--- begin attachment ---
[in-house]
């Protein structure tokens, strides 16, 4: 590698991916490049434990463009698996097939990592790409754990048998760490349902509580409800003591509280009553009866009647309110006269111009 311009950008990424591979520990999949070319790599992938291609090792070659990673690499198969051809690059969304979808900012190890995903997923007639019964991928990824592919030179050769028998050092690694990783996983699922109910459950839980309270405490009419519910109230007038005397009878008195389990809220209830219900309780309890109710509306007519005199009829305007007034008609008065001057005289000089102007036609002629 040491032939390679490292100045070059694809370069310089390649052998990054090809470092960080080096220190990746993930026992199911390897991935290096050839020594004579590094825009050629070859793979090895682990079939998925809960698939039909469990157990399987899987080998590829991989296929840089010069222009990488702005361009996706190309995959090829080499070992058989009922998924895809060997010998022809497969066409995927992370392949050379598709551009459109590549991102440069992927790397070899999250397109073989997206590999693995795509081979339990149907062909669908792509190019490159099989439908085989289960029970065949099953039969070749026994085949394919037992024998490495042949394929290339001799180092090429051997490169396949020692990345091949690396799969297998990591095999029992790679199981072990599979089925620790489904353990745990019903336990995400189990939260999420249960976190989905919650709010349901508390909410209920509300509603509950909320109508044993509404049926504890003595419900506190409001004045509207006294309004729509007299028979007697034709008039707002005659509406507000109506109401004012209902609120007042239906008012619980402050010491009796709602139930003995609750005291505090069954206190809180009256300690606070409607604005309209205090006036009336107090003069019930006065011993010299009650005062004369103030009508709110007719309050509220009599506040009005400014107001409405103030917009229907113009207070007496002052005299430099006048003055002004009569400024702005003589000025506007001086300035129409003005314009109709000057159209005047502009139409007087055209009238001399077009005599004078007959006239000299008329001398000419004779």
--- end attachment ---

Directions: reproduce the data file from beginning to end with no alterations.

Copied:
[in-house]
């Protein structure tokens, strides 16, 4: 590698991916490049434990463009698996097939990592790409754990048998760490349902509580409800003591509280009553009866009647309110006269111009 311009950008990424591979520990999949070319790599992938291609090792070659990673690499198969051809690059969304979808900012190890995903997923007639019964991928990824592919030179050769028998050092690694990783996983699922109910459950839980309270405490009419519910109230007038005397009878008195389990809220209830219900309780309890109710509306007519005199009829305007007034008609008065001057005289000089102007036609002629 040491032939390679490292100045070059694809370069310089390649052998990054090809470092960080080096220190990746993930026992199911390897991935290096050839020594004579590094825009050629070859793979090895682990079939998925809960698939039909469990157990399987899987080998590829991989296929840089010069222009990488702005361009996706190309995959090829080499070992058989009922998924895809060997010998022809497969066409995927992370392949050379598709551009459109590549991102440069992927790397070899999250397109073989997206590999693995795509081979339990149907062909669908792509190019490159099989439908085989289960029970065949099953039969070749026994085949394919037992024998490495042949394929290339001799180092090429051997490169396949020692990345091949690396799969297998990591095999029992790679199981072990599979089925620790489904353990745990019903336990995400189990939260999420249960976190989905919650709010349901508390909410209920509300509603509950909320109508044993509404049926504890003595419900506190409001004045509207006294309004729509007299028979007697034709008039707002005659509406507000109506109401004012209902609120007042239906008012619980402050010491009796709602139930003995609750005291505090069954206190809180009256300690606070409607604005309209205090006036009336107090003069019930006065011993010299009650005062004369103030009508709110007719309050509220009599506040009005400014107001409405103030917009229907113009207070007496002052005299430099006048003055002004009569400024702005003589000025506007001086300035129409003005314009109709000057159209005047502009139409007087055209009238001399077009005599004078007959006239000299008329001398000419004779």